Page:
Recipe by ElizabethKnicely
(Use during C. T.) Nutrition Tip: Cranberries are a good source of vitamin C and dietary fiber. They are also very high in antioxidants, most of which comes from their phytonutrients. According to the American Institute for Cancer Research, including cranberries in your diet may help lower your risk of certain types of cancers including; mouth, esophogus, lung, and stomach cancers. Preliminary research with cell studies shows that cranberry extract and its phytonutrient compounds, anthocyanins, may decrease free radical damage to DNA that may lead to cancer. Cranberries are a delicious fruit for any season, but they are definitely a key ingredient in many fall recipes. Look for sulfite-free, unsweetened dried cranberries, or may your own in the oven or dehydrator from fresh, in-season cranberries. The American Cancer Societ suggests including cranberris in your diet as opposed to taking cranberry supplements. Prior to starting any nutritional supplements, beyond your usual diet, it's important to discuss this with your oncologist, nutritionist or seek consultation at the Zakim Center for Integrative Therapies. This recipe was adapted by Jordan Cunha, a volunteer in the Nutrition Department. Jordan studies Nutrition at the University of New Hampshire. She also works in a restaurant and loves to cook and experiment with new recipes.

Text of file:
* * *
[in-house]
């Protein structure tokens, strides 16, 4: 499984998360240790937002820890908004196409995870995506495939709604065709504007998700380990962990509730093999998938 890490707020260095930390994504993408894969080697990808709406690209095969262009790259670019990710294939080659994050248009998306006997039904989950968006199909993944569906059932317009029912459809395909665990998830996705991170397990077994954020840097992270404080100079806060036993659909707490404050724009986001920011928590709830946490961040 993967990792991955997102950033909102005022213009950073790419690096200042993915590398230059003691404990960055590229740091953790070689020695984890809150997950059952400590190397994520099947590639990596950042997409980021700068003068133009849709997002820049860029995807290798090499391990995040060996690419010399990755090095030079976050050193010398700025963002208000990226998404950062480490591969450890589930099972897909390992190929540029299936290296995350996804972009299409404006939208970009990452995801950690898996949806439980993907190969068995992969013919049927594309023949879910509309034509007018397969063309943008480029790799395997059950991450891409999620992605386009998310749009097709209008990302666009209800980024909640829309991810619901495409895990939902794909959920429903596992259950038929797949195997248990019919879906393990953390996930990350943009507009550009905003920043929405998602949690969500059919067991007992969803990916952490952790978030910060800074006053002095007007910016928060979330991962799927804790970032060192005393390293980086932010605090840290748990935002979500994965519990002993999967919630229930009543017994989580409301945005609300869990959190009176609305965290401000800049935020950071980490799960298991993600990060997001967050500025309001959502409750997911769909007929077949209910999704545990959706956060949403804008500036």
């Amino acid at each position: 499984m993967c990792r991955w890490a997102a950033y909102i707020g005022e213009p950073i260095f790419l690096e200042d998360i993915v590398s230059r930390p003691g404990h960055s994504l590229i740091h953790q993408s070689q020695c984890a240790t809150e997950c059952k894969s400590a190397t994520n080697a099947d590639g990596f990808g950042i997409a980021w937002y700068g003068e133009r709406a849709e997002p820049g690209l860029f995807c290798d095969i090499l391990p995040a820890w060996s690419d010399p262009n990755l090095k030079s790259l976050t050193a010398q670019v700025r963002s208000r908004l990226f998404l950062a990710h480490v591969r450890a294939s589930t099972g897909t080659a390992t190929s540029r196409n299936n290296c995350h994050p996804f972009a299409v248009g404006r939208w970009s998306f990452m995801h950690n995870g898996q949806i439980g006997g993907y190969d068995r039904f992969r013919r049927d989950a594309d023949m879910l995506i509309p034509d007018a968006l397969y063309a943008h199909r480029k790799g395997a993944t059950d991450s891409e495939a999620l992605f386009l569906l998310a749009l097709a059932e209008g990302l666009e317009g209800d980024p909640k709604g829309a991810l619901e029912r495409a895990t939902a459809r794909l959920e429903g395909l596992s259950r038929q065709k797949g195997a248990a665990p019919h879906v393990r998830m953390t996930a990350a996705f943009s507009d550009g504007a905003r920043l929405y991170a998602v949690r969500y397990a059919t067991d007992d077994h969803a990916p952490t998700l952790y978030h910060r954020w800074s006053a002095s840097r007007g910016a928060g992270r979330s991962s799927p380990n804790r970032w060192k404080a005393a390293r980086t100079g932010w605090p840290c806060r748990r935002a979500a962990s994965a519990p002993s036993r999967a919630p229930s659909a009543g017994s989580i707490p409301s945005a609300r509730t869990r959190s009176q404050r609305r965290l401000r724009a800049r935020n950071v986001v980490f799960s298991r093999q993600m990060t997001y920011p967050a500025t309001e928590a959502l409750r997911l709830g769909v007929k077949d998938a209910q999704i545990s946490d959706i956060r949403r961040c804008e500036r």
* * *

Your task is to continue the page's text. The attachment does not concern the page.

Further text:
- 1⁄2 cup low-fat plain Greek yogurt
- 1⁄2 cup unsweetened cranberry juice
- 6 tablespoons steel cut oats
- 2 tablespoons unsweetened dried cranberries
- 1 tablespoon unsalted sunflower seeds
- 1 tablespoon wheat germ
- 2 teaspoons honey
- 1⁄4 teaspoon vanilla extract
- 1 pinch salt
Directions See How It's Made
- Combine the yogurt, juice, oats, cranberries, sunflower seeds, wheat germ, honey, vanilla extract, and salt in a medium size mixing bowl. Cover and refrigerate the mixture for at least 8 hours.
- This recipe is a great one to make a day ahead. It can be left for 24 hours refrigerated.